LRD Booklets January 2020

Case law at work (16th edition)

Introduction

Introduction 


[page 4]

This is the 16th edition of Case Law at Work, the LRD’s key source of information on recent employment law cases. It contains clear summaries and updates of important cases, many of which are not contained in other legal guides. It can be used as a discrete resource and as a companion to LRD’s annual employment law guide Law at Work (www.lrdpublications.org.uk/lawatwork).






There is a huge amount of employment legislation governing the workplace, from the right to be paid a minimum wage to laws protecting workers from suffering discrimination. While this legislation sets out the basic position, it cannot provide enough detail to cover all the circumstances in which it may need to be applied.
Courts and tribunals are therefore called upon to decide how legislation should be interpreted. Their decisions provide a valuable insight into how unfairness at work can most appropriately be challenged and how, in practice, judges find a balance between competing claims.






Law at Work (www.lrdpublications.org.uk/lawatwork), is a comprehensive guide to all key areas of employment law, and includes many significant cases. However, it is beyond its scope to provide further details of the cases, or to include more than the key decisions. These further details are provided in Case Law at Work.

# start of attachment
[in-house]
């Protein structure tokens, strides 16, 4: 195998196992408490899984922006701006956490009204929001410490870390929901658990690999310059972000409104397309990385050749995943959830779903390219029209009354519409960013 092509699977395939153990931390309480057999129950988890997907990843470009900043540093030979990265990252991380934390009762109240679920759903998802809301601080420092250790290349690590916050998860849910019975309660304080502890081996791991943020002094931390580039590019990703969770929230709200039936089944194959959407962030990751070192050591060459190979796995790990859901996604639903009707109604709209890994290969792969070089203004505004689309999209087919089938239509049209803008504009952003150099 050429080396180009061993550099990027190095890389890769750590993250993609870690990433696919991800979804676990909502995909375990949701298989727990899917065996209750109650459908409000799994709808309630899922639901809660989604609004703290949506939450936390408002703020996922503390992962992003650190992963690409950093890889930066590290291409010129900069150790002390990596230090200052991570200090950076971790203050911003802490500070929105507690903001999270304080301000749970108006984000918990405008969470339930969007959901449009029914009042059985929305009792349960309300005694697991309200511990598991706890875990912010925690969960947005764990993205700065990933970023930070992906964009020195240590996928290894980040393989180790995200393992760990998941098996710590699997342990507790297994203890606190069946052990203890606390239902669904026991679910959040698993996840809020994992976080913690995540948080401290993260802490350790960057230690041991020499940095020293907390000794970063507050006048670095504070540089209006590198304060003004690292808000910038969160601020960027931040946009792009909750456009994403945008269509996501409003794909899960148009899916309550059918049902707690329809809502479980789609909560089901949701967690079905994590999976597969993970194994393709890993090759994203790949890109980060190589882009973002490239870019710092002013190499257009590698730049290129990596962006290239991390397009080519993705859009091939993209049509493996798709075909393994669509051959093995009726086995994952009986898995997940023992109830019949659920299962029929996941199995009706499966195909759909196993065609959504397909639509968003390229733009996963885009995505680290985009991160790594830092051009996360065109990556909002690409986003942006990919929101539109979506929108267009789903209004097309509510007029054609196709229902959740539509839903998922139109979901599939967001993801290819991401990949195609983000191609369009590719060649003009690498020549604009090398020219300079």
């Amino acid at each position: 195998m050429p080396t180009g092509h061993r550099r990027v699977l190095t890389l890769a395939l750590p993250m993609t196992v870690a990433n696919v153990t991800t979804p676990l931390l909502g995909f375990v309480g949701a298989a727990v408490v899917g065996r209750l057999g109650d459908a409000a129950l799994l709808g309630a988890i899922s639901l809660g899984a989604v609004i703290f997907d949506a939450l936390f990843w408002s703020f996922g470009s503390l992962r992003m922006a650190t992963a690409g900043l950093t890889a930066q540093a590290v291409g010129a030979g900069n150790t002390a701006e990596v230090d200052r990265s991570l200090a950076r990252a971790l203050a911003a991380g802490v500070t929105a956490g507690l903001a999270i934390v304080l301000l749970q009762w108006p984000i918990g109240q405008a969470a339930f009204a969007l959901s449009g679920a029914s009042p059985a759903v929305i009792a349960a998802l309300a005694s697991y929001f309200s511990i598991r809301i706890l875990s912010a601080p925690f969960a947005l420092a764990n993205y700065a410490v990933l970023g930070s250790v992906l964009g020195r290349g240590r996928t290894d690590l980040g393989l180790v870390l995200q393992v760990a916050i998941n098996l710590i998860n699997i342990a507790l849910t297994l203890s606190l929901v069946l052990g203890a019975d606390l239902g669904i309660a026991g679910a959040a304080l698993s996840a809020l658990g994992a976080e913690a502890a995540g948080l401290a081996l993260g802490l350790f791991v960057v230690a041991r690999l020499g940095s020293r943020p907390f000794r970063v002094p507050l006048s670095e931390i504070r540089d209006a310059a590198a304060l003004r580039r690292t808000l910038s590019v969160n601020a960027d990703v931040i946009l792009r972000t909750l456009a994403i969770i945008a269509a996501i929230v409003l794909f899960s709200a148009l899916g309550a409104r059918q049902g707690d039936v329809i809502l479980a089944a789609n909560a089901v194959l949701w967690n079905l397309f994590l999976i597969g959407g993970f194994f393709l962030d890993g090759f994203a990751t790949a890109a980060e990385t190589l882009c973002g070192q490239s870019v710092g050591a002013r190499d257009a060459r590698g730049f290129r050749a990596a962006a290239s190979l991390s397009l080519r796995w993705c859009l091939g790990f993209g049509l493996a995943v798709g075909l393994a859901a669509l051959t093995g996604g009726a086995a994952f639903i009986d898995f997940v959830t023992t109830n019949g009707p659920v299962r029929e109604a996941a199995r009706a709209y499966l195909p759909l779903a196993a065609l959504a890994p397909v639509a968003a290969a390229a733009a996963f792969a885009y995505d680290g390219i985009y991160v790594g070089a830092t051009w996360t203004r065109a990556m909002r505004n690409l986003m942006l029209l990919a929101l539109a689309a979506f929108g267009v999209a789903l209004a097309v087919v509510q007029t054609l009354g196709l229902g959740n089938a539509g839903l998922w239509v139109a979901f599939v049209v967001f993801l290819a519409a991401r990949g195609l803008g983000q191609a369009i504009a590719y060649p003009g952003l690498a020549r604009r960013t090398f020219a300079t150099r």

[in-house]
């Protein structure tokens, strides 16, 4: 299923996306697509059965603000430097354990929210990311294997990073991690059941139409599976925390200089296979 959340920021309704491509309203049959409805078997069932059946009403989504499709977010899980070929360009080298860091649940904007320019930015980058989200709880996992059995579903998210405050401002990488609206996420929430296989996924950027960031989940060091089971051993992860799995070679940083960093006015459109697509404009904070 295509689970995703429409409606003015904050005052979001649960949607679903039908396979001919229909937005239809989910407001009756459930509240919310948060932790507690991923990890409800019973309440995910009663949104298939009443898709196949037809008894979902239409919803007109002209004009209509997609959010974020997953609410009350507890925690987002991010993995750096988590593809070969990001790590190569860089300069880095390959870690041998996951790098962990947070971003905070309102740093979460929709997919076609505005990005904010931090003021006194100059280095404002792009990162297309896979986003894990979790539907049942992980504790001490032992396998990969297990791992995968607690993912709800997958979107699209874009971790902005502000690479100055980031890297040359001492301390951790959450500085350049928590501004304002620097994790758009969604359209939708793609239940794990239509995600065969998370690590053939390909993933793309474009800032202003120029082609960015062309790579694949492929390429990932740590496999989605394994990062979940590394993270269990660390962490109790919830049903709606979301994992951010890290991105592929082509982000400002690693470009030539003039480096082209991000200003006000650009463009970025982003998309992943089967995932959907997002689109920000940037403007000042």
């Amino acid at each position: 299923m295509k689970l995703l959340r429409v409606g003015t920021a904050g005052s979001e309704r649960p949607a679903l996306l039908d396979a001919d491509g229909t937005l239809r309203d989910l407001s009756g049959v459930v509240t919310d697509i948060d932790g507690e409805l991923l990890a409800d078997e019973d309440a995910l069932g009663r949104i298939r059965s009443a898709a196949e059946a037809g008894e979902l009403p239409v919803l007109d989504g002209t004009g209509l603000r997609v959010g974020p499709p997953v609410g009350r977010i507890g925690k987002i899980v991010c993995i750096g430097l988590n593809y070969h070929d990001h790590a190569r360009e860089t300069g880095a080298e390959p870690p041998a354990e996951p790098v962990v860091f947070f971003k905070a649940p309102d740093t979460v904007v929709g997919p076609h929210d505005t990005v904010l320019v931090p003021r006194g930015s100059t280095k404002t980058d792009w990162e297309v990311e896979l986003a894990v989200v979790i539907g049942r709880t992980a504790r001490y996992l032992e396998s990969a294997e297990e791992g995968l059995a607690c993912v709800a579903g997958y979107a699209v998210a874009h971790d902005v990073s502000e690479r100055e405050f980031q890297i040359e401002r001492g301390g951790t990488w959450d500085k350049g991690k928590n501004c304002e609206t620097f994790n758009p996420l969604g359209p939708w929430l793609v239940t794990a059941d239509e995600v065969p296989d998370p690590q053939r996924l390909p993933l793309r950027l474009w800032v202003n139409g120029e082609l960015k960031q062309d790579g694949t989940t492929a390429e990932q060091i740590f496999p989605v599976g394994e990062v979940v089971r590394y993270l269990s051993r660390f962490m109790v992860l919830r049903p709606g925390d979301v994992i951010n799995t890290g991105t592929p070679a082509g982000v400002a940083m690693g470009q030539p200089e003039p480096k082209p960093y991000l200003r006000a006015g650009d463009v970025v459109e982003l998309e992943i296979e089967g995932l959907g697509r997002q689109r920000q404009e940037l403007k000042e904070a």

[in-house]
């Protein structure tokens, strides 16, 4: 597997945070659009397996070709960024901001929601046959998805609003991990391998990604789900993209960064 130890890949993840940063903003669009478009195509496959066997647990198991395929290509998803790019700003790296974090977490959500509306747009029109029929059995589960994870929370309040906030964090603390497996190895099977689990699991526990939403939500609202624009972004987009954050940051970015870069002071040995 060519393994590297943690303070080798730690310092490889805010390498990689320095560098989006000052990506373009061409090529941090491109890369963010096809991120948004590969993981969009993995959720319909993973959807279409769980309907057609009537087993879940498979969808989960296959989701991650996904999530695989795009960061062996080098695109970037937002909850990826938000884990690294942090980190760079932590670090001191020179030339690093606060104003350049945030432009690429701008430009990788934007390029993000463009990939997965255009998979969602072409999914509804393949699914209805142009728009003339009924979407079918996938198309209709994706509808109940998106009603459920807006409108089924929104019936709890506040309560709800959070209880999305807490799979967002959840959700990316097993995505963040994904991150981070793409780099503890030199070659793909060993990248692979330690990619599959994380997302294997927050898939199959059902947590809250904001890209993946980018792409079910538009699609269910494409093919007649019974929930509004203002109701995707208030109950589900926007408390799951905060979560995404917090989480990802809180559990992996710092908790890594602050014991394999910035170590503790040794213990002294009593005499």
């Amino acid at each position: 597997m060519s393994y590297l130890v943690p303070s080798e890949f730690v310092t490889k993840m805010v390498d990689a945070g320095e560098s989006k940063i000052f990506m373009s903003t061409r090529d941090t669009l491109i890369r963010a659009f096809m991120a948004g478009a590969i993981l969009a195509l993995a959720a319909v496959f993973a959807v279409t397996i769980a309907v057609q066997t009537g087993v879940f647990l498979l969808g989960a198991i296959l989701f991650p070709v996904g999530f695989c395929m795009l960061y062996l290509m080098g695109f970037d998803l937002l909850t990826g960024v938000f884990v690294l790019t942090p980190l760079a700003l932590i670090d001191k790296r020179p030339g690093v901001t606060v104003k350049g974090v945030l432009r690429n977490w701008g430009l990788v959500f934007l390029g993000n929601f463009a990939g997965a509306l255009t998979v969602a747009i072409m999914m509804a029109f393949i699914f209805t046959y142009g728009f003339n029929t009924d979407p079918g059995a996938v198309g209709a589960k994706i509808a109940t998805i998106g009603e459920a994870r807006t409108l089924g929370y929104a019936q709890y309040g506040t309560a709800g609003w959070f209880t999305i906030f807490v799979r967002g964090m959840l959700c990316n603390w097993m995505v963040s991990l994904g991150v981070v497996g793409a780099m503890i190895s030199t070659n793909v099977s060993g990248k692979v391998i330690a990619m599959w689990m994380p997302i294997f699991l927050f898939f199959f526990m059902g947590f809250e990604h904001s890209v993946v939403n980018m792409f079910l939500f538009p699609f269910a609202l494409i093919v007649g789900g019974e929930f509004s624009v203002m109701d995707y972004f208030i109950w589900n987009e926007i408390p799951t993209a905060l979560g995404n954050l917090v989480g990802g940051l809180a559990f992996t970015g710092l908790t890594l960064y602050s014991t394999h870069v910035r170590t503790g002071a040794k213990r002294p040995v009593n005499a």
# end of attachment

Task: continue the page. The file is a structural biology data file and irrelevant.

The tribunal or court reference is given at the end of each case.


Nearly all the rulings in this booklet are decisions of the higher courts (Employment Appeal Tribunal, Court of Appeal, Supreme Court and Court of Justice of the European Union). Rulings on points of law by these courts are binding on the courts below. In general terms, they are not allowed to reach decisions by interpreting the law in a way that contradicts the ruling of a higher court that has gone before. English common law relies on this system of “precedent” so that the parties and their legal advisers (and people outside the court system such as employees and employers) can predict with as much certainty as possible what the law is and act accordingly. 


Rulings by employment tribunals are not binding and for that reason they are rarely reported on, unless they say something unusually noteworthy. A good example in 2019 is the employment tribunal ruling in the case of Conisbee v Crossley Farms Limited and others Norwich Employment Tribunal Case No. ET3335357/2018, that vegetarianism is not currently a “religion or belief” for the purposes of protection under the Equality Act 2010 (see Chapter 6: Discrimination). 


Even though employment tribunal decisions are not binding on other tribunals or higher courts, they are still interesting and useful, providing a window on the way in which decisions are made and the factors taken into account. Since March 2017, new employment tribunal judgments have been publicly available on a searchable database at: www.gov.uk/employment-tribunal-decisions.




Transcripts of the cases summarised in this booklet can be downloaded free of cost from the website of the British and Irish Legal Information Institute: www.bailii.org.